But, given the proper conditions, anything is possible.  Under enough pressure, anything will crack. Luckily, there hasn’t been much real pressure on Canadians. Everything that currently seems to be an issue in Canadian elections is trivial, relative to the problems facing other nations. So far, Canadians have had it well.

This is changing, and fast.

Fears on both sides are fomenting. The most apparent problem is the growing gap in understanding between Canadian university students and those currently in the workforce. Universities are great for creating innovative ideas and fostering intellectual growth. But, when university students isolate themselves in academic communities, there begins to be a disconnect with how the world outside of academia functions.

Not being able to articulate a progressive stance beyond “it’s the right thing to do,” alienates people who aren’t going to be affected. If they are alienated, how can a reasonable discussion about political ideology happen?

This was a significant issue in the U.S. in 2016 and continues to be one going into the 2018 midterm election. What is less apparent of an issue, is the growing number of university and college graduates who are now finding themselves under or unemployed. Combined with rising costs of living and an inflated housing markets…

It is all strikingly similar to the build-up witnessed before the rise of Trump.

Failing to see where society is trending will be our undoing. We need to be able to secure the economic future of our large and growing aging population, and our future as the rising youth in Canada.

Social and political activism is a good thing. But, too many people are only looking forward – ignoring the present. Everyone wants things to be better. Students have long been a catalyst for progress and social change. How will that change transfer out of the vacuum of academia and into the real world?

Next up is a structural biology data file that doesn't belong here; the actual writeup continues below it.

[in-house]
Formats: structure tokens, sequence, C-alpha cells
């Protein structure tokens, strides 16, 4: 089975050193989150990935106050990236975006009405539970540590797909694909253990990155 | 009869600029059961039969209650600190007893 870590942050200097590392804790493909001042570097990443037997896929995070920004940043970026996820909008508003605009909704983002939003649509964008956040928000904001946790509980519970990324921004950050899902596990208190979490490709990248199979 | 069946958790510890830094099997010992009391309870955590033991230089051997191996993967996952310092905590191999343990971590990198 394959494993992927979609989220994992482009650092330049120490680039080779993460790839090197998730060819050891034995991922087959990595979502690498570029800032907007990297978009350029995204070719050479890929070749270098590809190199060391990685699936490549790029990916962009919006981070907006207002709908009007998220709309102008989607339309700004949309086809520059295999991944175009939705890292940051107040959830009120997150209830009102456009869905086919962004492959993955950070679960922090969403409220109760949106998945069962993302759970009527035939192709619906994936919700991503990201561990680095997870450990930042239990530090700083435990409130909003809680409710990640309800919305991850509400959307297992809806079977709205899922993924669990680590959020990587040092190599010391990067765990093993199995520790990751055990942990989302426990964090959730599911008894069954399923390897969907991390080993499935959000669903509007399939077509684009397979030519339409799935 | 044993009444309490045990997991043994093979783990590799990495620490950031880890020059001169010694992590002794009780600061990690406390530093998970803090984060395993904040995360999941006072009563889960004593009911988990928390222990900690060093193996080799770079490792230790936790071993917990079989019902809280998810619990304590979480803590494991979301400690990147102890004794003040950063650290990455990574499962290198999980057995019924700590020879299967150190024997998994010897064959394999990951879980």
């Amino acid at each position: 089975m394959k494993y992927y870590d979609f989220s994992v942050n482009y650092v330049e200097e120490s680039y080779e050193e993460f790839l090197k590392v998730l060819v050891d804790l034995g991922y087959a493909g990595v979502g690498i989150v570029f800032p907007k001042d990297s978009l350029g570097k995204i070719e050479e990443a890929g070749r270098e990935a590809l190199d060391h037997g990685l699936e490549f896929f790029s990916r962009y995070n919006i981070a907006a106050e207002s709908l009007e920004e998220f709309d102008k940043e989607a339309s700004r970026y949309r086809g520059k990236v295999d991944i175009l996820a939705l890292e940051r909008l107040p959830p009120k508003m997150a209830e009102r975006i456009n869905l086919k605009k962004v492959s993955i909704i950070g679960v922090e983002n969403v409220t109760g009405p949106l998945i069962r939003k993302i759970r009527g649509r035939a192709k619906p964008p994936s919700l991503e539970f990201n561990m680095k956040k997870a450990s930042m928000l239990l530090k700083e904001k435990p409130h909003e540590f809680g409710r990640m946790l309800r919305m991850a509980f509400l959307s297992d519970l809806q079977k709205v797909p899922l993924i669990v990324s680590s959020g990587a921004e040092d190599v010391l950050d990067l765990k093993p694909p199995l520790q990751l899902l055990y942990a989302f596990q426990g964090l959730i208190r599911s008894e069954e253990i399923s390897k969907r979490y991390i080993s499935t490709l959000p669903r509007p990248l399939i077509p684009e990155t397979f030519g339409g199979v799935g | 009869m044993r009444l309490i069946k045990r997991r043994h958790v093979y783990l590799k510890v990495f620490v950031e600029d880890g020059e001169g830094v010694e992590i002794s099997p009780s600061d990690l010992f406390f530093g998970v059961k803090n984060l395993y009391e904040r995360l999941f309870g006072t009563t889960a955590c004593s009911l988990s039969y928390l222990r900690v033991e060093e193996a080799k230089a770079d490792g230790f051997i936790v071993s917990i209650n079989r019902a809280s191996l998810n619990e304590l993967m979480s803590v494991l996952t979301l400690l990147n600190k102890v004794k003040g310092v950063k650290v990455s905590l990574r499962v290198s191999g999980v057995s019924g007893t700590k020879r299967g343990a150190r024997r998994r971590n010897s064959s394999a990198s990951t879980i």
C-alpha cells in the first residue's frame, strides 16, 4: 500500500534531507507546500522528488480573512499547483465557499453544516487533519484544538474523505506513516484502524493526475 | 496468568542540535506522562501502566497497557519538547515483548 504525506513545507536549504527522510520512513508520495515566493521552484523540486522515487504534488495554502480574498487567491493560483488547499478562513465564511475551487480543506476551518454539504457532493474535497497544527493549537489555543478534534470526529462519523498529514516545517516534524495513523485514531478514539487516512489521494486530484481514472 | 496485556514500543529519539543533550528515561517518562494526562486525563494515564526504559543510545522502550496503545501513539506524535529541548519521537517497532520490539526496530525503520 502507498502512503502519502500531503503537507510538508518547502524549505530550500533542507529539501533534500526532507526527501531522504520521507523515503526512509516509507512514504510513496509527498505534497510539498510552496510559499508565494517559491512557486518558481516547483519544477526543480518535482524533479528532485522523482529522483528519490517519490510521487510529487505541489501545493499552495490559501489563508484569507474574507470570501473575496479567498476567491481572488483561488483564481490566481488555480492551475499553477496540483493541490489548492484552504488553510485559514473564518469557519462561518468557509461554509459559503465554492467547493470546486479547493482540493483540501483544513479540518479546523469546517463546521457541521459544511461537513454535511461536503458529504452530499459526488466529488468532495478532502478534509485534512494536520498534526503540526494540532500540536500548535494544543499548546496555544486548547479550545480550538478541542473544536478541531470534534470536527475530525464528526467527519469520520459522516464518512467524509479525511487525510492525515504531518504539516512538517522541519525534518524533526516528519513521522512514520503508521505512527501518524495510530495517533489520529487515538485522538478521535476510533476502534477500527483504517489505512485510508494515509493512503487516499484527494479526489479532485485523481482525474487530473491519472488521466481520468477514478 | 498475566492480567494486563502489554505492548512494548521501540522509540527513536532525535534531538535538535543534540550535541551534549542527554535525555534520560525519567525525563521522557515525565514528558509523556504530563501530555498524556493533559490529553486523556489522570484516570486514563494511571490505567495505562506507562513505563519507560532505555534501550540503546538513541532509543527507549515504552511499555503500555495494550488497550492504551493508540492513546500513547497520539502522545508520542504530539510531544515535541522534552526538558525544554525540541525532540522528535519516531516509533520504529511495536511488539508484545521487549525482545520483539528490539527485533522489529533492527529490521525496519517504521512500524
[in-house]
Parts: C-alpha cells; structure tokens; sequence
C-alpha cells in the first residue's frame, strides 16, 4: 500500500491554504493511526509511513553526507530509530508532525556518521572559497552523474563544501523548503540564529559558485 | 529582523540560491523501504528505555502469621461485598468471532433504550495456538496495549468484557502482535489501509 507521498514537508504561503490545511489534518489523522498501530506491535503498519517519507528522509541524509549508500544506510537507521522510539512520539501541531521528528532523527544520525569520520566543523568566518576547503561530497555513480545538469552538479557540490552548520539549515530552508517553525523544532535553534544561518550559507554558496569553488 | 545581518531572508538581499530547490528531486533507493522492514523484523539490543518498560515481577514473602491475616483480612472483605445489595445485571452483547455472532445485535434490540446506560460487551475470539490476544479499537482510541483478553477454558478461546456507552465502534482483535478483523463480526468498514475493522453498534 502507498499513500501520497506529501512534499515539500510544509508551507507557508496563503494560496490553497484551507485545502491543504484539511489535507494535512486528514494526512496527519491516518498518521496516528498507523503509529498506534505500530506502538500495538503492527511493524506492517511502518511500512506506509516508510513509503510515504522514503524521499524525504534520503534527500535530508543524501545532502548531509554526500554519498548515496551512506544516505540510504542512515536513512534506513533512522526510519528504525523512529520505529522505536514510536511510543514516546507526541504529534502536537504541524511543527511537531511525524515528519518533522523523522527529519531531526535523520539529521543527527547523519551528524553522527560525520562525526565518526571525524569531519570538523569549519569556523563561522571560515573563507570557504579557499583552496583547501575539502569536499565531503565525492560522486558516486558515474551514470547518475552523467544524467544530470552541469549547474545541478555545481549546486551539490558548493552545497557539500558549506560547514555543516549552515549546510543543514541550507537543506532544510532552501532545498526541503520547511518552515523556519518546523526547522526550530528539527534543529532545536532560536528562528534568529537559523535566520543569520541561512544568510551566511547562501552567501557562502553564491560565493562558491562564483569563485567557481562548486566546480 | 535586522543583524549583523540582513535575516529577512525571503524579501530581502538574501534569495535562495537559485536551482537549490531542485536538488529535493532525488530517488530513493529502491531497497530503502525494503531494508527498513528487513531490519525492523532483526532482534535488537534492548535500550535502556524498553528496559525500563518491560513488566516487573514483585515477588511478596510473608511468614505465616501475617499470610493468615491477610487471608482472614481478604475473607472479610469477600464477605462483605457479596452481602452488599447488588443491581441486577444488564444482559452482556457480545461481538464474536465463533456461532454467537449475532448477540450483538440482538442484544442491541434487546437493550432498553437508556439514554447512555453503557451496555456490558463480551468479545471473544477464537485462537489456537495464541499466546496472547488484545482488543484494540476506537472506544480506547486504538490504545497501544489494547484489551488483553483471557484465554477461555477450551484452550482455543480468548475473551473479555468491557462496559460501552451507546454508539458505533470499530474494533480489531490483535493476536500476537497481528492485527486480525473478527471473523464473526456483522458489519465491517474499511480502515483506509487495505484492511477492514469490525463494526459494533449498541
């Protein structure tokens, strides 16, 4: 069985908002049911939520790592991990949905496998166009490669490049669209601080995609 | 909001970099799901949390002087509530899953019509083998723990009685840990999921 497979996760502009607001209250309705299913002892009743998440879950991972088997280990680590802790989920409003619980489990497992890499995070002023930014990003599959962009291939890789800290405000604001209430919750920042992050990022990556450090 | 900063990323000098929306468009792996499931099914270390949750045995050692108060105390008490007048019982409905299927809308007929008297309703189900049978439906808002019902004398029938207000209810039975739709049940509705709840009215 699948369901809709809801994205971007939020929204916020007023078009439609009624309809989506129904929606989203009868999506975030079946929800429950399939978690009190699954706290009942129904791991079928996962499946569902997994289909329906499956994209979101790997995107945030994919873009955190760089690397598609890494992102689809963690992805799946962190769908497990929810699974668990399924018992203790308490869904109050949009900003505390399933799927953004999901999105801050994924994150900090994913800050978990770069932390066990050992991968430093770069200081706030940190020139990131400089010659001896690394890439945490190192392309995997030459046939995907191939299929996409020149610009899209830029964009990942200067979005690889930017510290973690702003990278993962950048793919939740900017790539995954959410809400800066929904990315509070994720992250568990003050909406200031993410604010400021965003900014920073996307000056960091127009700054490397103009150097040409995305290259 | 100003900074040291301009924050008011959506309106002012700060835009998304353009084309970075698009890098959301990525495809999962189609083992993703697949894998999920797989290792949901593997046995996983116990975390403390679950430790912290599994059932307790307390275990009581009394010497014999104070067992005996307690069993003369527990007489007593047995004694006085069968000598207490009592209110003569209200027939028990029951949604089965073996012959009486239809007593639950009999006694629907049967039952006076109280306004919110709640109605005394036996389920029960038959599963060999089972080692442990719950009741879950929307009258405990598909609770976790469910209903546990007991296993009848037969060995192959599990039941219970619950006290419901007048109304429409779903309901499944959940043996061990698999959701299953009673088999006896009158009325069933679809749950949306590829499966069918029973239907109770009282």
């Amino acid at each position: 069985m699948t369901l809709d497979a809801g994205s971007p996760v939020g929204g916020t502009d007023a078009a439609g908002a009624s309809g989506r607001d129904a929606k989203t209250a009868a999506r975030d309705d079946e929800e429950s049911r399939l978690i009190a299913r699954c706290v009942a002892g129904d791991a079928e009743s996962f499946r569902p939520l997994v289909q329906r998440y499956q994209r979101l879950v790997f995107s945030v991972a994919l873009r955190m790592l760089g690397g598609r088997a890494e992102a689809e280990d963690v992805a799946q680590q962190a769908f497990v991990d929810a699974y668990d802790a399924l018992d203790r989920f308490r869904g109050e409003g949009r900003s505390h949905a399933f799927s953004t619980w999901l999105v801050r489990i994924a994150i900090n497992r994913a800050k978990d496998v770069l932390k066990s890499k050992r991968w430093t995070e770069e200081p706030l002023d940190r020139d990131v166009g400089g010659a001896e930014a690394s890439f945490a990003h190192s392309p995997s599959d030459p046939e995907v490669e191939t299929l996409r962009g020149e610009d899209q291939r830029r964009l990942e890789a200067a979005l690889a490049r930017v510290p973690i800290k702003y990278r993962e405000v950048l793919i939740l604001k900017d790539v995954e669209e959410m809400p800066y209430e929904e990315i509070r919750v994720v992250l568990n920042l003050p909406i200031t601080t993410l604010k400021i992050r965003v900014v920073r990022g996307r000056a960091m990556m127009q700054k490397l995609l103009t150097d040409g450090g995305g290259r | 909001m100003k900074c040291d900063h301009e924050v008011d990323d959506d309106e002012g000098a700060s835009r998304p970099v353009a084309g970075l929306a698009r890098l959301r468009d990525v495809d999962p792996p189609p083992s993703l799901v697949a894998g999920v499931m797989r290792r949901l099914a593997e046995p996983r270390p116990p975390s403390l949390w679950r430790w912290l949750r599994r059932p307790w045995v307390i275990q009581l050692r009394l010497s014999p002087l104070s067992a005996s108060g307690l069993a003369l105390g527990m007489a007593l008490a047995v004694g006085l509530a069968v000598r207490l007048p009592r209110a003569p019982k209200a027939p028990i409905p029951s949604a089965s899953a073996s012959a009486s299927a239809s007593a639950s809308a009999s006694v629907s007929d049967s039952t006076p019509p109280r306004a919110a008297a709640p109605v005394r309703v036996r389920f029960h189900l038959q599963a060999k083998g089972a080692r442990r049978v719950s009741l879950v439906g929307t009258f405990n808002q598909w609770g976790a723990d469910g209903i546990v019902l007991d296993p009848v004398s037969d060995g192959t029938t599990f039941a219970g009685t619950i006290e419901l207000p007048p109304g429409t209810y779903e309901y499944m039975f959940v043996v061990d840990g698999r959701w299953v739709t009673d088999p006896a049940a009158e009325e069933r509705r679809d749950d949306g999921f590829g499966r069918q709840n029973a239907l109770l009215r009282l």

In the summer of 2017, the Dalhousie Student Union tried to pass a resolution to boycott Canada Day. A decision which was seemingly ignorant in its application and of its reception. It reinforced the notion that university students don’t understand the world outside of their bubble.

Which prompted a fiasco of media attention that ended with a quasi-disciplinary action against Masuma Khan. A perfect scenario for increasing the far-right.

But why are we talking about the DSU instead of how our ageing population can’t afford to retire? Or have accessible, quality healthcare? Or talking about economic security, ensuring Canadians’ gainful employment instead of their disappearing careers?

Progressive issues are excellent, and a good ideal to strive for. But what are the end goals of those ideas, and how will they transfer to the world. People will vote for progressive issues if they can afford to. For many though, they’ll vote for someone who addresses their more immediate concerns.

A person who campaigns like Trump.

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Andrew Hall